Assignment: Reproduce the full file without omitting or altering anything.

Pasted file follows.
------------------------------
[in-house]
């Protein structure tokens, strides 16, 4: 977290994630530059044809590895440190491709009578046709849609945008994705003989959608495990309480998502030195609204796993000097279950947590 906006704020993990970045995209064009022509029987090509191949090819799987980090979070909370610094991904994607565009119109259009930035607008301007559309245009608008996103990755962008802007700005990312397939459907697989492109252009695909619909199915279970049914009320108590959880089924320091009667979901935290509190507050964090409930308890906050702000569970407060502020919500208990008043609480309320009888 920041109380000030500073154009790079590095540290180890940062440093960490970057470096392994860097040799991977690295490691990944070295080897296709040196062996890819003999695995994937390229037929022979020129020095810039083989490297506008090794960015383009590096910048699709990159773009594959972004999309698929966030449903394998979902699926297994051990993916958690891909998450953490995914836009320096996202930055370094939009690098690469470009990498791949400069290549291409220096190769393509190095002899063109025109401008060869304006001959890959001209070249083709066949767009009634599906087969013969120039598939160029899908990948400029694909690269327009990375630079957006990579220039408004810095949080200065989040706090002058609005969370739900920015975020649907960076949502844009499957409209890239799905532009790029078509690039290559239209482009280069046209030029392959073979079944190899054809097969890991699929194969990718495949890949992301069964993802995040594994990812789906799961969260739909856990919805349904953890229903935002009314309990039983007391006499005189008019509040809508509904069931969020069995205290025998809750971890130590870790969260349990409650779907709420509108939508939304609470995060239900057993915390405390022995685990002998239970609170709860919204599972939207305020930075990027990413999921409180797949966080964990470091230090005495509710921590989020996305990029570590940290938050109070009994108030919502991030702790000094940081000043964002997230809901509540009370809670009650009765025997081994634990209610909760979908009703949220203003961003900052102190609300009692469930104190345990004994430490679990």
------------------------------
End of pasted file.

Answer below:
[in-house]
């Protein structure tokens, strides 16, 4: 977290994630530059044809590895440190491709009578046709849609945008994705003989959608495990309480998502030195609204796993000097279950947590 906006704020993990970045995209064009022509029987090509191949090819799987980090979070909370610094991904994607565009119109259009930035607008301007559309245009608008996103990755962008802007700005990312397939459907697989492109252009695909619909199915279970049914009320108590959880089924320091009667979901935290509190507050964090409930308890906050702000569970407060502020919500208990008043609480309320009888 920041109380000030500073154009790079590095540290180890940062440093960490970057470096392994860097040799991977690295490691990944070295080897296709040196062996890819003999695995994937390229037929022979020129020095810039083989490297506008090794960015383009590096910048699709990159773009594959972004999309698929966030449903394998979902699926297994051990993916958690891909998450953490995914836009320096996202930055370094939009690098690469470009990498791949400069290549291409220096190769393509190095002899063109025109401008060869304006001959890959001209070249083709066949767009009634599906087969013969120039598939160029899908990948400029694909690269327009990375630079957006990579220039408004810095949080200065989040706090002058609005969370739900920015975020649907960076949502844009499957409209890239799905532009790029078509690039290559239209482009280069046209030029392959073979079944190899054809097969890991699929194969990718495949890949992301069964993802995040594994990812789906799961969260739909856990919805349904953890229903935002009314309990039983007391006499005189008019509040809508509904069931969020069995205290025998809750971890130590870790969260349990409650779907709420509108939508939304609470995060239900057993915390405390022995685990002998239970609170709860919204599972939207305020930075990027990413999921409180797949966080964990470091230090005495509710921590989020996305990029570590940290938050109070009994108030919502991030702790000094940081000043964002997230809901509540009370809670009650009765025997081994634990209610909760979908009703949220203003961003900052102190609300009692469930104190345990004994430490679990």